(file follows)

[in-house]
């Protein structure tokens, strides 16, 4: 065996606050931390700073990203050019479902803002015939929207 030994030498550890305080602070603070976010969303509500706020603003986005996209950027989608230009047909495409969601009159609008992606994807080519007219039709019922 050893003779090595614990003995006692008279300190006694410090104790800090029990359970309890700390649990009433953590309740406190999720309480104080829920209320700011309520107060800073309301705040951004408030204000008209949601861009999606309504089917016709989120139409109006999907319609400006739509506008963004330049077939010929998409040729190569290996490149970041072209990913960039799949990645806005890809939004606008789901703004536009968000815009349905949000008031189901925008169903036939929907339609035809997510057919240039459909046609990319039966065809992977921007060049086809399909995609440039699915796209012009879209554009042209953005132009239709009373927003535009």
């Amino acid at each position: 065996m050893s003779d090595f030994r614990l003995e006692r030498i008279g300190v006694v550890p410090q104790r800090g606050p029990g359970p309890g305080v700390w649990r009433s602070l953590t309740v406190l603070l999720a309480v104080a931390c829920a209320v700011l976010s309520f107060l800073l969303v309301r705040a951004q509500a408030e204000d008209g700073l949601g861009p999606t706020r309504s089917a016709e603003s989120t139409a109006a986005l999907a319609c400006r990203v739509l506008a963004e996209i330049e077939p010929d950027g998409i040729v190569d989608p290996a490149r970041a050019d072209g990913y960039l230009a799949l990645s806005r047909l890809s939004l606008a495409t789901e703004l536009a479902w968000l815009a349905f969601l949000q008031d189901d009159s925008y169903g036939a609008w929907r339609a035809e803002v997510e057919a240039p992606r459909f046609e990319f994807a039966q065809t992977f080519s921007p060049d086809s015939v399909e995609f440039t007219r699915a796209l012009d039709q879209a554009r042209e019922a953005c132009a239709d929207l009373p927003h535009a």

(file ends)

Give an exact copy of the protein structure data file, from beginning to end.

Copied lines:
[in-house]
């Protein structure tokens, strides 16, 4: 065996606050931390700073990203050019479902803002015939929207 030994030498550890305080602070603070976010969303509500706020603003986005996209950027989608230009047909495409969601009159609008992606994807080519007219039709019922 050893003779090595614990003995006692008279300190006694410090104790800090029990359970309890700390649990009433953590309740406190999720309480104080829920209320700011309520107060800073309301705040951004408030204000008209949601861009999606309504089917016709989120139409109006999907319609400006739509506008963004330049077939010929998409040729190569290996490149970041072209990913960039799949990645806005890809939004606008789901703004536009968000815009349905949000008031189901925008169903036939929907339609035809997510057919240039459909046609990319039966065809992977921007060049086809399909995609440039699915796209012009879209554009042209953005132009239709009373927003535009």
């Amino acid at each position: 065996m050893s003779d090595f030994r614990l003995e006692r030498i008279g300190v006694v550890p410090q104790r800090g606050p029990g359970p309890g305080v700390w649990r009433s602070l953590t309740v406190l603070l999720a309480v104080a931390c829920a209320v700011l976010s309520f107060l800073l969303v309301r705040a951004q509500a408030e204000d008209g700073l949601g861009p999606t706020r309504s089917a016709e603003s989120t139409a109006a986005l999907a319609c400006r990203v739509l506008a963004e996209i330049e077939p010929d950027g998409i040729v190569d989608p290996a490149r970041a050019d072209g990913y960039l230009a799949l990645s806005r047909l890809s939004l606008a495409t789901e703004l536009a479902w968000l815009a349905f969601l949000q008031d189901d009159s925008y169903g036939a609008w929907r339609a035809e803002v997510e057919a240039p992606r459909f046609e990319f994807a039966q065809t992977f080519s921007p060049d086809s015939v399909e995609f440039t007219r699915a796209l012009d039709q879209a554009r042209e019922a953005c132009a239709d929207l009373p927003h535009a």